A feisty female reporter (Luana Walters) is investigating all the mayhem in Chinatown, and she enlists the services of a hunky young writer and Chinatown expert (Herman Brix) to help her solve the mystery.
The feisty female reporter soon ends up a prisoner of Poten, and in one of the highlights of the serial, writes "HELP!" on a mirror and reflects the sunlight so that the message shines like the Batsignal on the building next door. Pedestrians spend the better part of two chapters looking up at it and pointing, but not investigating. Must happen a lot in that neighborhood.
Anyway, Poten soon gets a jones to kill Herman Brix, and he disguises himself as a telephone repairman so he can implant a poisoned needle into Brix's telephone, and if you haven't seen Bela Lugosi dressed as a telephone repairman, well, then, friend, you haven't lived. He fails in that plan, but knocks Brix unconscious and leaves him on the floor with the sun shining through a goldfish bowl and onto Brix's forehead in a chapter called "The Sinister Ray" and no, I'm not kidding, that's a real deathtrap. I don't particularly see how this could be fatal (the goldfish, f'rinstance, is swimming along happily), but it sure is unique.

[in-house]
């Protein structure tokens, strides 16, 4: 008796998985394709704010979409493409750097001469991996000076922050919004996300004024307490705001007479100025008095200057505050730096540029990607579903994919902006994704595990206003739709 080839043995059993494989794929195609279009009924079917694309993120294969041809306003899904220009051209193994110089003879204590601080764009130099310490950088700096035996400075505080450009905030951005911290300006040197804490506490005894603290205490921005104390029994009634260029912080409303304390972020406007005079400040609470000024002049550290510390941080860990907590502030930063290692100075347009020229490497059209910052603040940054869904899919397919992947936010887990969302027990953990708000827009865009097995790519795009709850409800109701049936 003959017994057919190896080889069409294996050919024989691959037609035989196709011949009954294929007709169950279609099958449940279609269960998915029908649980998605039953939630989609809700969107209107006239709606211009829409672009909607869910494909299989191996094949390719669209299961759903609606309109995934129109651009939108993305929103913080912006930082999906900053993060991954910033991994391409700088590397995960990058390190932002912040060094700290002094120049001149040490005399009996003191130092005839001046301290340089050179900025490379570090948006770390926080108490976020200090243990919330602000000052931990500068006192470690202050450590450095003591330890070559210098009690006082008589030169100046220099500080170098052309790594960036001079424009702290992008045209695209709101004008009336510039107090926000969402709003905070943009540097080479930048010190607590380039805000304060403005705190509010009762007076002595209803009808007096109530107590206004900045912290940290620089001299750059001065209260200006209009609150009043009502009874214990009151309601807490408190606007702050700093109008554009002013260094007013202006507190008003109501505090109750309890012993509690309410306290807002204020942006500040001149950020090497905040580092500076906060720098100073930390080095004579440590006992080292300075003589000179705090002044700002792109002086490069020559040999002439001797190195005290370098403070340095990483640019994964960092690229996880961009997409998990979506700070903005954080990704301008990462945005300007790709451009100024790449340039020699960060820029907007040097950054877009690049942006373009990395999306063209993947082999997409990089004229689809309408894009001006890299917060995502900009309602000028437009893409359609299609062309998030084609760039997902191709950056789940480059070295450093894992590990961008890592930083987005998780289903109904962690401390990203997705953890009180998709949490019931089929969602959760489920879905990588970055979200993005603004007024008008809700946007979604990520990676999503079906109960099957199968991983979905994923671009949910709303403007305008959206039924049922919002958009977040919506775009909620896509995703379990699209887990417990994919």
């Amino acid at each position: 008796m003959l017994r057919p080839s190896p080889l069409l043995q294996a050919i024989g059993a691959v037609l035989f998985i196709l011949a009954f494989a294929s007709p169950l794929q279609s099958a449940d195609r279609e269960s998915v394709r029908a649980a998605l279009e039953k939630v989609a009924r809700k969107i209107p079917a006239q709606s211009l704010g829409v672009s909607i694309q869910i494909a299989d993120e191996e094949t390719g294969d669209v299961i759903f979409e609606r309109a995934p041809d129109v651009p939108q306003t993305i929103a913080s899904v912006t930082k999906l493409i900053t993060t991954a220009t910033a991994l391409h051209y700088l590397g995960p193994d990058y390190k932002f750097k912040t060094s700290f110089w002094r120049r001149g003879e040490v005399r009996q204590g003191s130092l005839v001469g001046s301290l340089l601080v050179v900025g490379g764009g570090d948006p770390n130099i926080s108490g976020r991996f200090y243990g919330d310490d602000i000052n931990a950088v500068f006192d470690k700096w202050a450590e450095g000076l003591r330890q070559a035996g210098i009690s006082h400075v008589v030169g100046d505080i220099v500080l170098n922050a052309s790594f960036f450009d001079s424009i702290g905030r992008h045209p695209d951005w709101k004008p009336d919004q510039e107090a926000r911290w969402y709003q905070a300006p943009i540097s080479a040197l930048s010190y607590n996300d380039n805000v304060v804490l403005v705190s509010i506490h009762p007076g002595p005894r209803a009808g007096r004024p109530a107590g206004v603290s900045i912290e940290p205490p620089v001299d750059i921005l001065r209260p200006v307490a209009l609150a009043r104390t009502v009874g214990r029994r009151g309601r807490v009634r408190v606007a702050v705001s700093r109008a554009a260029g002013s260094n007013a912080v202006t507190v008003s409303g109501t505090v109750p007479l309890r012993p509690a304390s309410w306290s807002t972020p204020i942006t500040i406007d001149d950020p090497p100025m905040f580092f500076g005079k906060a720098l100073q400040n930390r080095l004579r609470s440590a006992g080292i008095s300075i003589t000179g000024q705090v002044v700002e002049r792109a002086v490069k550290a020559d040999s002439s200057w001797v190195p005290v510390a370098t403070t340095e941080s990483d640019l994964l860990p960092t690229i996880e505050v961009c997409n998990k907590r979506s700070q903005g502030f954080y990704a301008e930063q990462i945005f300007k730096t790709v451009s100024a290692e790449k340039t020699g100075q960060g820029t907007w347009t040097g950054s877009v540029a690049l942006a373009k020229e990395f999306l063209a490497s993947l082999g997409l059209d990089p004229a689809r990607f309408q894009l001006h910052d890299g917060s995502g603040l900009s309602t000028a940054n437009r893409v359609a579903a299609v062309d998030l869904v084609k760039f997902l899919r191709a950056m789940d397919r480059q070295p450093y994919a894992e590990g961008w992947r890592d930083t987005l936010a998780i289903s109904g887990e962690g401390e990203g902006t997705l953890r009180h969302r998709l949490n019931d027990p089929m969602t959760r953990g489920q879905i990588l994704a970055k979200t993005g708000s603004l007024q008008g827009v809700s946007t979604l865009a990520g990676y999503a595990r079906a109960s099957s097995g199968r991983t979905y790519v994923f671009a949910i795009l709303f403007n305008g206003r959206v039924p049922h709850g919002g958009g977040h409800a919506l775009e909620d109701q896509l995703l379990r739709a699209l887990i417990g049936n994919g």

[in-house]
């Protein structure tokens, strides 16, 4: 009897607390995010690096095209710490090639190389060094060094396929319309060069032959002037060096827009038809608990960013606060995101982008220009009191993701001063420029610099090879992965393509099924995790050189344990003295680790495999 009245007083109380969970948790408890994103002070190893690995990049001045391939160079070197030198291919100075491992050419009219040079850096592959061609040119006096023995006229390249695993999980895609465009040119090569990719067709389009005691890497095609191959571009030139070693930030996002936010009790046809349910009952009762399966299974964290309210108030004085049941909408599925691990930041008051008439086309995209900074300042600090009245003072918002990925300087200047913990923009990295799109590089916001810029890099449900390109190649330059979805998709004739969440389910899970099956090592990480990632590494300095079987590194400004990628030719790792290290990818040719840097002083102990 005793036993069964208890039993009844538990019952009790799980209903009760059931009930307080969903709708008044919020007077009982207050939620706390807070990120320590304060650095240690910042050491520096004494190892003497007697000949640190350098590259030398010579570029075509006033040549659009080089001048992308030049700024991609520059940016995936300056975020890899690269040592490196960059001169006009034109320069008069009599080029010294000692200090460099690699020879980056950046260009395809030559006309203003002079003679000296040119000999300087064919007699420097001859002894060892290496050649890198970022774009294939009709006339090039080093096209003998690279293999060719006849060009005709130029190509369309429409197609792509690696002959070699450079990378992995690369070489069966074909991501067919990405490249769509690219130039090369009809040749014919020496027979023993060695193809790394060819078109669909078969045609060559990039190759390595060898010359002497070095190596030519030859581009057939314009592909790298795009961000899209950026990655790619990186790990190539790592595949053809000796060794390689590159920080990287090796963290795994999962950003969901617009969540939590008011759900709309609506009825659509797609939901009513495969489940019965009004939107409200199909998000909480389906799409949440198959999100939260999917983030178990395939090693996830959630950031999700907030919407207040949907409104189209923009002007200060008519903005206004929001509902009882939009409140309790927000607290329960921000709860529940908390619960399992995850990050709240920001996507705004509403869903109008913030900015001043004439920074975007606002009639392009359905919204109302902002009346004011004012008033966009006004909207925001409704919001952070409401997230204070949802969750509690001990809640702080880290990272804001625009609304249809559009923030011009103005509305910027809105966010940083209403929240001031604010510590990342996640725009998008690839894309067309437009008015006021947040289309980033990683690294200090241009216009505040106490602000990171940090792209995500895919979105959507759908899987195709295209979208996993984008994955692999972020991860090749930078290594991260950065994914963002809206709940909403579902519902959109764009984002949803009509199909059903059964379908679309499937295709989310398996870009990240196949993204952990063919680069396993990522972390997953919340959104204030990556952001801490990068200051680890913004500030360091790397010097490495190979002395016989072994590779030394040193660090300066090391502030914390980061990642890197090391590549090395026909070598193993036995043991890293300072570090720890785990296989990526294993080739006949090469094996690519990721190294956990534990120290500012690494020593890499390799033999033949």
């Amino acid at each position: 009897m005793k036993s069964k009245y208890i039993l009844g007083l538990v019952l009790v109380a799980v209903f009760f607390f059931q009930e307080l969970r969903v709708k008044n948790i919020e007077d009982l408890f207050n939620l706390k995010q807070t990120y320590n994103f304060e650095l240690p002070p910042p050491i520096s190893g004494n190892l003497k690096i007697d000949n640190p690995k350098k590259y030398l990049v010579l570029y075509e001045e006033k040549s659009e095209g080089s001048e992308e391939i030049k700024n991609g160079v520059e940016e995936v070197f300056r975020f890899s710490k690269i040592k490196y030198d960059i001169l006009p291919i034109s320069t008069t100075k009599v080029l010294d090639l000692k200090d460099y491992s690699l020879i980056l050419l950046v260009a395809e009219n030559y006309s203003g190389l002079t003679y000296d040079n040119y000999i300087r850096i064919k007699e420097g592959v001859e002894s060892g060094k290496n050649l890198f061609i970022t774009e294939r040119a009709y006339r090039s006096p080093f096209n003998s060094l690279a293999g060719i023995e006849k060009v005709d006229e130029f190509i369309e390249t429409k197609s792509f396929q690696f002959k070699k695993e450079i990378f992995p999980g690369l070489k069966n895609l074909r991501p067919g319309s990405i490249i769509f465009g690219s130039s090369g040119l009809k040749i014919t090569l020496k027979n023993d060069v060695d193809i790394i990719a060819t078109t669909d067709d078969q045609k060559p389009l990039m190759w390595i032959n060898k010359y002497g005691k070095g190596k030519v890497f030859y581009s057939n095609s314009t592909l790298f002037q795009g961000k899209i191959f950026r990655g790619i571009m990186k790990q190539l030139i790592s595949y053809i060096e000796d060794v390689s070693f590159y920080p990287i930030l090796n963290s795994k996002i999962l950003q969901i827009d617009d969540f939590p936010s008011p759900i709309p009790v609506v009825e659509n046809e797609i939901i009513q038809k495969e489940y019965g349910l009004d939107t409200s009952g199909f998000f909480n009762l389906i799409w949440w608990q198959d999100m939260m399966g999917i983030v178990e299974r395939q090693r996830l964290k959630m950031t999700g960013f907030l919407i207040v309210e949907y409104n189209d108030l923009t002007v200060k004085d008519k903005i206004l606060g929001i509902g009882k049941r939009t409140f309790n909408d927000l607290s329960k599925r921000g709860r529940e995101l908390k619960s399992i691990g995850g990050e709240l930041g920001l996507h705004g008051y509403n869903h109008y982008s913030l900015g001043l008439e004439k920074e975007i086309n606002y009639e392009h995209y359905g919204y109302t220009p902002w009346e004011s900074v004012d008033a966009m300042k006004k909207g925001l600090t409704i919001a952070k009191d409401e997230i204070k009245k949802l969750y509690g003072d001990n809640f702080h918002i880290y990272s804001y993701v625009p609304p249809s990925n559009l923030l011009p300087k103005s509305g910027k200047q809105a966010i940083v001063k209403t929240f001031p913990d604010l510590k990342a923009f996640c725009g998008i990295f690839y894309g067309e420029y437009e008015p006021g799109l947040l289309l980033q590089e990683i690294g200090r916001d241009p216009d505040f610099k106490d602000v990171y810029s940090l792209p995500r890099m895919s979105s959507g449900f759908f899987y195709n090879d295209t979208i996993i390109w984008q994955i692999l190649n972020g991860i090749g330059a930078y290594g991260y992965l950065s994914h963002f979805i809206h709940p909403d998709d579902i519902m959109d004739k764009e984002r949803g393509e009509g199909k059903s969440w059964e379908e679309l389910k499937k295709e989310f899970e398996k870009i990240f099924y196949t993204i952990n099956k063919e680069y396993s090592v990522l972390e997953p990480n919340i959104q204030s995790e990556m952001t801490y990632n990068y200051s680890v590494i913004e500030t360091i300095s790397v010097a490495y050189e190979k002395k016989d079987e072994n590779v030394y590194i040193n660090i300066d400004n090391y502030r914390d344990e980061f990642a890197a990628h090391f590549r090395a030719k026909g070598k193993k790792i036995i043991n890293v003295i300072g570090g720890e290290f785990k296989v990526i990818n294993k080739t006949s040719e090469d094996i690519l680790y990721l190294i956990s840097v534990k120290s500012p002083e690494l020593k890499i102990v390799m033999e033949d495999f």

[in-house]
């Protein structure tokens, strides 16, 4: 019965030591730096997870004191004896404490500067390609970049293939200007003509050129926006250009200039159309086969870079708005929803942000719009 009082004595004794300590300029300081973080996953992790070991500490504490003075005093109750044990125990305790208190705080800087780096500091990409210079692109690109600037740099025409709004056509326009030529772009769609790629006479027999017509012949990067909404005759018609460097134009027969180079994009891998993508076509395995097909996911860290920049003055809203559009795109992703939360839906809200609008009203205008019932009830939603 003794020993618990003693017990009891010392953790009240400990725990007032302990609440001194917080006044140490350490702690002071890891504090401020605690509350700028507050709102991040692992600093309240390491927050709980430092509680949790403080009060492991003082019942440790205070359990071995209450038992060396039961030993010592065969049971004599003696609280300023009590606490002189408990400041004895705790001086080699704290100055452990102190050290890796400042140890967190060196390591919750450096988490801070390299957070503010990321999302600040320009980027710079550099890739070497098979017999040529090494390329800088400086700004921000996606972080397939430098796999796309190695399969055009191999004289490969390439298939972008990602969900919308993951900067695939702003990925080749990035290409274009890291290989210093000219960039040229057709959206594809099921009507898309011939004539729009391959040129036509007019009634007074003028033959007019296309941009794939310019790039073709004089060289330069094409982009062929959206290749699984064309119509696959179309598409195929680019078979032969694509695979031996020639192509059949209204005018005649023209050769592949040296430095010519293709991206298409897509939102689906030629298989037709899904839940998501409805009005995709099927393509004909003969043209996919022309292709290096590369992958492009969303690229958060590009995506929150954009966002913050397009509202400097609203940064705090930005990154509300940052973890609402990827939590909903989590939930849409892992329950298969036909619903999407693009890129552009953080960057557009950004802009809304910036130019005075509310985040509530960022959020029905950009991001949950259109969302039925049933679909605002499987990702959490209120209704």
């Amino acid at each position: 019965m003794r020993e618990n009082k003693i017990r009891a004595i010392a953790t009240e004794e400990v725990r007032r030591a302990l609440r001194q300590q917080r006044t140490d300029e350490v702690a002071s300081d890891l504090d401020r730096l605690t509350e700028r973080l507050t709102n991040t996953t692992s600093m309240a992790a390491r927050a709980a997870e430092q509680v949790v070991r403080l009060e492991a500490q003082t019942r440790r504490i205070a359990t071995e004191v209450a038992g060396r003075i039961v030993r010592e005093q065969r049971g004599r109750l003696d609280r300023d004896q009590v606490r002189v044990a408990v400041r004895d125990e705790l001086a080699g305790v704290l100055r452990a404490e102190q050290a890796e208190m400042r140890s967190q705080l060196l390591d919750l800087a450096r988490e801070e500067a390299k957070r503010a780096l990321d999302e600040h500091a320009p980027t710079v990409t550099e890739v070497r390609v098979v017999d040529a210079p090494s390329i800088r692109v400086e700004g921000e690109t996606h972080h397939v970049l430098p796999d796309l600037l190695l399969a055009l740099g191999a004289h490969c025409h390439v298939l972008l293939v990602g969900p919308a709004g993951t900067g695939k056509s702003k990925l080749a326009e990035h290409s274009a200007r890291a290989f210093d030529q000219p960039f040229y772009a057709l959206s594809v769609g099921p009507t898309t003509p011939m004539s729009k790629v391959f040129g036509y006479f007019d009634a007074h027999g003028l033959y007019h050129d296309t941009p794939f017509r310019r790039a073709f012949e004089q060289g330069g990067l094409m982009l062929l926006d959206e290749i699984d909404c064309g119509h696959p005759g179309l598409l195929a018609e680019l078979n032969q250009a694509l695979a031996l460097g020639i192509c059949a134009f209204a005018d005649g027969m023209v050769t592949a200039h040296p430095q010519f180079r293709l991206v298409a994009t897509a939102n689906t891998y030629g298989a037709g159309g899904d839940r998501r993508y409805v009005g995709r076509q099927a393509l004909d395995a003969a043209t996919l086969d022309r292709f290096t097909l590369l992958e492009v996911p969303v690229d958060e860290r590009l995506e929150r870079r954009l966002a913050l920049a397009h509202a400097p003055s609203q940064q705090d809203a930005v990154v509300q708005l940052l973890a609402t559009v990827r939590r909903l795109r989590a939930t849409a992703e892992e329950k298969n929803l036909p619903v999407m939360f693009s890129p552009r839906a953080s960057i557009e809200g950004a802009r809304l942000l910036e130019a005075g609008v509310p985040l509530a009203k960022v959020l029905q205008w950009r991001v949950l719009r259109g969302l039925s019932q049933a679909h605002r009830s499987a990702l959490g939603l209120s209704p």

Eventually, Brix rescues the feisty female reporter, Sonja changes sides to help the good guys, Lugosi hypnotizes everybody and orders them all to do something bad, Brix's Kato-like servant, Willy Fu (great name!) comes to the rescue, somebody accidentally tries to strangle Brix with a coathanger, Lugosi disguises himself as a Chinese waiter (he looks sillier in his various disguises than Inspector Clouseau ever did), and a big heavy chandelier is rigged to fall on Herman Brix's big heavy head. Whew! You can see why I liked this serial.
Okay, as promised, on to chapter 11, "Thundering Doom". Y'know those parodies of old movies that feature people staring at each other while the organ music swells in a misbegotten attempt to build suspense? Well, a scene like that happens here in chapter 11, and it's pretty funny watching the entire cast glance at each other for a couple of minutes while that damn organ plays. And then, a short time later, it happens again. The second time, it's REAL funny. And know what? The THIRD time it happens in the chapter, I was laughing so hard I projectile-vomited Diet Pepsi Twist through my nose. I'm fairly certain it happened again at least once more in that chapter, but I can't be sure because I was laughing so hard, rolling around on the carpeting like a junebug in cotton candy.
My understanding is that there's only one copy of this serial still known to exist, a complete 15-chapter job on 16mm, so I was surprised that it's complete and looks pretty good. Alpha's DVD release has crummy sound, though, so you're going to have to crank it up. The bottom line is, if you're going in expecting FLASH GORDON or CAPTAIN MARVEL, forget it. But if you are looking for some ponderous but entertaining fun in a vintage serial, you could do a lot worse than SHADOW OF CHINATOWN.
- Sales Rank: 7,780
- UPC: 089218424099
- Shipping Weight: 0.30/lbs (approx)